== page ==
Jesus talks about “those whom you gave me out of the world.”  At first, we might be tempted to think that this is about the disciples, but if we take a longer view of it, we realize that Jesus is talking about all of those who God has given to him, and that means not only the disciples, but all of us.  This is a prayer for each one of us, lifted up to God, by Jesus, and in it he prays for our protection, for our sanctification, which is our purification and our journey, with God’s help, to become more Christ-like.  And Jesus also notes that just as God sent him into the world to rescue the people from sin and death, he is sending us into the world to continue and to complete the work that he began.

 

John echoes this in his letter to the churches in Asia in 1 John 5:9-13, where he says:

 

We accept human testimony, but God’s testimony is greater because it is the testimony of God, which he has given about his Son. 10 Whoever believes in the Son of God accepts this testimony. Whoever does not believe God has made him out to be a liar, because they have not believed the testimony God has given about his Son. 11 And this is the testimony: God has given us eternal life, and this life is in his Son. 12 Whoever has the Son has life; whoever does not have the Son of God does not have life.

 

13 I write these things to you who believe in the name of the Son of God so that you may know that you have eternal life.

 

It takes him a while to get there, but John is saying that whoever accepts Jesus must also accept the teaching of Jesus, but John writes to the church in the firm belief that everyone who believes will have eternal life.  Even though John couldn’t physically be in all the churches in Asia, he knew that it was important to continue to teach the words of Jesus, to encourage those who believed, and to train the next generation.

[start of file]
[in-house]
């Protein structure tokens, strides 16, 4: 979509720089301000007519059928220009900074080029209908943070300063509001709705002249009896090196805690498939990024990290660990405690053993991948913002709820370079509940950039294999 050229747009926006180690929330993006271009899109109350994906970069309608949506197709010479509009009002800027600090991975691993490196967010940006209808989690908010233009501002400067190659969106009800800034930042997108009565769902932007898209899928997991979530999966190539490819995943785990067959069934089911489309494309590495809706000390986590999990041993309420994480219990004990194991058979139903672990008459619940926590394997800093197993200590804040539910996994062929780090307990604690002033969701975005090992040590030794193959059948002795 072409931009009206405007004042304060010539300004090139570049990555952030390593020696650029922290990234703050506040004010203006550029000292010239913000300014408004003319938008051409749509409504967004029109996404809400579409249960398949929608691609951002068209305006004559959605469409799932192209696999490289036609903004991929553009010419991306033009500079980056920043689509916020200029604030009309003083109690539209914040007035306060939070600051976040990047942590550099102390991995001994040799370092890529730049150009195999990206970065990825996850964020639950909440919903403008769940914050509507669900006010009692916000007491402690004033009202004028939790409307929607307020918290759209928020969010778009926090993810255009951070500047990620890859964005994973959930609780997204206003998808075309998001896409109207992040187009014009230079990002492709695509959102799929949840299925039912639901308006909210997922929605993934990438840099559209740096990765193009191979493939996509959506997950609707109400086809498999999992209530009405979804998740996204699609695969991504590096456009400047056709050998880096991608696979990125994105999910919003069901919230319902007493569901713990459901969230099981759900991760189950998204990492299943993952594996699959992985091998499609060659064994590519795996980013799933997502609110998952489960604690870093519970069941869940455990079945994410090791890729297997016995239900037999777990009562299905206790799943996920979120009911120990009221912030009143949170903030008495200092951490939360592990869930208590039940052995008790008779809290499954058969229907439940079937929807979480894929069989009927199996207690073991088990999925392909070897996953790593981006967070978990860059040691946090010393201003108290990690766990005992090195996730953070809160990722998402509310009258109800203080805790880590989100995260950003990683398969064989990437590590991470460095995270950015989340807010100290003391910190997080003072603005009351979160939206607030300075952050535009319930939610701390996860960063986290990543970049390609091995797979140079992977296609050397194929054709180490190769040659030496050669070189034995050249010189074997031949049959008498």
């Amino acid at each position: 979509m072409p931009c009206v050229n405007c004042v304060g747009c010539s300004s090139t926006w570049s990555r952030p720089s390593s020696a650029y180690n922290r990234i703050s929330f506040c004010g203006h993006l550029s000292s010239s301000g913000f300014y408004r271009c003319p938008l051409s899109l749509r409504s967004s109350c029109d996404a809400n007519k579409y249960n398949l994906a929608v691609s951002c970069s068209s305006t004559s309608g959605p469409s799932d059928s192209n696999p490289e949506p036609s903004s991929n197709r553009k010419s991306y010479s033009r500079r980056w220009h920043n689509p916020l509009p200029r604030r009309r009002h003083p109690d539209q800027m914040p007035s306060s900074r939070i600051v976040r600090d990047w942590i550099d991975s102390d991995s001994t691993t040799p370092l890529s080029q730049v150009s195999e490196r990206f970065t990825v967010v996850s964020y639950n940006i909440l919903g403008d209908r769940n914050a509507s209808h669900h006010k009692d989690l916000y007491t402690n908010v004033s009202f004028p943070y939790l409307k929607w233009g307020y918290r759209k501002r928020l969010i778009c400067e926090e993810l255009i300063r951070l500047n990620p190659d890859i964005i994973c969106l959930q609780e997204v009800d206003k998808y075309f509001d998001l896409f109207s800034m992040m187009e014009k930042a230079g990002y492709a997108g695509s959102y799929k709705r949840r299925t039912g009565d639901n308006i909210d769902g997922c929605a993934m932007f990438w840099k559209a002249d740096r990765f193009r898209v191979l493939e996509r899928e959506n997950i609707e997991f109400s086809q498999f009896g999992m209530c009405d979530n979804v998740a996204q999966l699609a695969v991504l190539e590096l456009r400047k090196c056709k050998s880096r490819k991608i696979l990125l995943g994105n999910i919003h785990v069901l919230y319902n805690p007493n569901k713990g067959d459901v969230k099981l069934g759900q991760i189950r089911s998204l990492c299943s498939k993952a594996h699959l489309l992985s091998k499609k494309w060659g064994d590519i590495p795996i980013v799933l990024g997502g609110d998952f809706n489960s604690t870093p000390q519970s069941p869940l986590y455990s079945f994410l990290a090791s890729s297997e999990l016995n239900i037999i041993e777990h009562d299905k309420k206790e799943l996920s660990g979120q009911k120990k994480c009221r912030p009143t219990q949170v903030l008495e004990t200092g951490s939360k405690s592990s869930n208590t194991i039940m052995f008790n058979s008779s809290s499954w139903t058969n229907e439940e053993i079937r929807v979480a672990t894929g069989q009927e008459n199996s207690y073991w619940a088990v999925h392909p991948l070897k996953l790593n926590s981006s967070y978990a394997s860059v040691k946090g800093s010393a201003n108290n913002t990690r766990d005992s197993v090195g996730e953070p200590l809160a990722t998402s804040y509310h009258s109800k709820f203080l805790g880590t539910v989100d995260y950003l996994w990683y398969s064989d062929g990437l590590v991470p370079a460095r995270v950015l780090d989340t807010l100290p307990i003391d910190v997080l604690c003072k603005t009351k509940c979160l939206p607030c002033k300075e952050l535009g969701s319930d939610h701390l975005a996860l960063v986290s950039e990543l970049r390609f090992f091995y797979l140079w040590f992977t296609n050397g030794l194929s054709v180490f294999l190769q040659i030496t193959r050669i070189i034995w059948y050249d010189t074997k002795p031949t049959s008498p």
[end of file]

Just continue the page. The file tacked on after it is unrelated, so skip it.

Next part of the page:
In Acts 1:15-17, 21-26, the eleven remaining disciples assemble because it was important to replace the authority that was lost with the betrayal and death of Judas.  And so, they met together to do something about it.

 

15 In those days Peter stood up among the believers (a group numbering about a hundred and twenty) 16 and said, “Brothers and sisters, the Scripture had to be fulfilled in which the Holy Spirit spoke long ago through David concerning Judas, who served as guide for those who arrested Jesus. 17 He was one of our number and shared in our ministry.”

 

21 Therefore it is necessary to choose one of the men who have been with us the whole time the Lord Jesus was living among us, 22 beginning from John’s baptism to the time when Jesus was taken up from us. For one of these must become a witness with us of his resurrection.”

23 So they nominated two men: Joseph called Barsabbas (also known as Justus) and Matthias. 24 Then they prayed, “Lord, you know everyone’s heart. Show us which of these two you have chosen 25 to take over this apostolic ministry, which Judas left to go where he belongs.” 26 Then they cast lots, and the lot fell to Matthias; so he was added to the eleven apostles.